Books·How I Wrote It

Judi Rever uncovers truths about the Rwandan genocide with In Praise of Blood

The Montreal journalist and author talks about her groundbreaking book, which is on the shortlist for the Hilary Weston Writers' Trust Prize for Nonfiction.
Judi Rever's new book In Praise of Blood challenges the dominant narrative about the Rwandan genocide. (Penguin Random House)

For more than two decades, Montreal's Judi Rever has been hard at work. With her nonfiction book In Praise of Blood, the freelance journalist uses her extensive investigative skills to uncover the real story of the killing in Rwanda between the Hutus and Tutsis in the mid-1990s. 

In Praise of Blood is nominated for the $60,000 Hilary Weston Writers' Trust Prize for Nonfiction and is a 2018 QWF Literary Awards finalist.

Below, Rever explains how she wrote In Praise of Blood.

Evidence of atrocities

"For over 20 years, I had collected testimony, mainly from victims, of crimes committed by the troops of the Rwandan regime under its president, Paul Kagame. Their stories crystallized in my mind. I also managed to get hold of former colleagues of Kagame, people who had worked in the army and in intelligence. I got a much clearer idea of how criminal the regime was. I realized I had enough material and enough of a focus to write a book." 

Reporting the real truth

"I often had no books with me to take notes in the field. Some of my interviews were so crucial and difficult that people asked me to stop recording them and to get the microphone out of their faces. I listened to them a lot during the years after my trip to Congo and Rwanda and I learned so much from the stories the nuances of histories.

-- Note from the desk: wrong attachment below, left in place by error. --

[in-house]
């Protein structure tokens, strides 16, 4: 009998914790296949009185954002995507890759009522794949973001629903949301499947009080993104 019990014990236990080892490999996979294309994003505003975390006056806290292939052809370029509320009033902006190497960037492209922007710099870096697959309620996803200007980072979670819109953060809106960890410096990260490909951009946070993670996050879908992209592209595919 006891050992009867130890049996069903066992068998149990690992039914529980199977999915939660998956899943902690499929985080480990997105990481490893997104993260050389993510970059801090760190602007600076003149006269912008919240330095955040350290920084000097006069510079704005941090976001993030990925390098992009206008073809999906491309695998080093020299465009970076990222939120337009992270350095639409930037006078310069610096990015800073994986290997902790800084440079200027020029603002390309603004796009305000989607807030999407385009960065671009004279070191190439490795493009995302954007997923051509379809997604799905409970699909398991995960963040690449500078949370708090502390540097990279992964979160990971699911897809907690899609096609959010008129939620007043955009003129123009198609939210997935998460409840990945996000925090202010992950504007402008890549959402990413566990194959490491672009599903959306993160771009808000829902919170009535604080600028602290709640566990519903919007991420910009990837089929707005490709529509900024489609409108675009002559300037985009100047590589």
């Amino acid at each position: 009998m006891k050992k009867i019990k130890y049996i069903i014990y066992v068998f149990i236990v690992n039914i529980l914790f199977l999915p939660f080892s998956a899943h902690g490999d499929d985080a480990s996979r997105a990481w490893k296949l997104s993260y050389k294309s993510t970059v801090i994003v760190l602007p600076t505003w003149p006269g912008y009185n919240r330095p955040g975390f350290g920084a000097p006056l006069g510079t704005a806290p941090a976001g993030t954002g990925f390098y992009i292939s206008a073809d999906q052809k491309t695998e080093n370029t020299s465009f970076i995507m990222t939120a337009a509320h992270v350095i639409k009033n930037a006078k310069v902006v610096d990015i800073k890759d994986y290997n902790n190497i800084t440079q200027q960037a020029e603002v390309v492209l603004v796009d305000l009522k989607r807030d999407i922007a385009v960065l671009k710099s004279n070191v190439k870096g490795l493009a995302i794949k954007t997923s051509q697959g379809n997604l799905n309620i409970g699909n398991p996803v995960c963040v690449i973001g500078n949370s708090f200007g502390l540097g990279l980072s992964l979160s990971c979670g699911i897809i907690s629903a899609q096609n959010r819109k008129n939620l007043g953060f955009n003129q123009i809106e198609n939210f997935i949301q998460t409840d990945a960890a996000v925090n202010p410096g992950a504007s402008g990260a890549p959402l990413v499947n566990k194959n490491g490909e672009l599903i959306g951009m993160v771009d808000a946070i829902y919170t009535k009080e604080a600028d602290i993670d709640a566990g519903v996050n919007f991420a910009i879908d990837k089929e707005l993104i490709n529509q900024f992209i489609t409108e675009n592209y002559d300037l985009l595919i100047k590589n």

"Interestingly enough, the stories my contacts told me about operations during the genocide often coincided and reinforced stories of victims. At that point, I knew this was a tremendously important project. I had enough material to build a book and could tell that story. It just became so important."

Technology changes, recorded histories

"The span of my research is over a lengthy period of time. Technology and the way in which I collected information had changed over the years. When I first traveled to Congo and started exploring these issues, I had just purchased a digital audio tape recorder and this was something new to me at the time. While there, I managed to tape dozens and dozens of people in the forest and in transit camps in Congo. I interpreted some of the things that they said to me differently than what I understood in the moment. I had this incredible resource at my fingertips for years."

Writing a cinematic scene

"I took a very interesting course in screenwriting at the University of British Columbia which helped me write this book. I decided on 10 or 15 chapters, and the chapters were created as scenes in the cinematic and visual sense. With each chapter, I wanted to not just explore a theme, but prove it as well. There was a cause-effect in each chapter, so I tried to find 10 to 15 ideas that would explore the human dilemma and then build a cinematic scene to depict it."

Judi Rever's comments have been edited for length and clarity.

Comments

To encourage thoughtful and respectful conversations, first and last names will appear with each submission to CBC/Radio-Canada's online communities (except in children and youth-oriented communities). Pseudonyms will no longer be permitted.

By submitting a comment, you accept that CBC has the right to reproduce and publish that comment in whole or in part, in any manner CBC chooses. Please note that CBC does not endorse the opinions expressed in comments. Comments on this story are moderated according to our Submission Guidelines. Comments are welcome while open. We reserve the right to close comments at any time.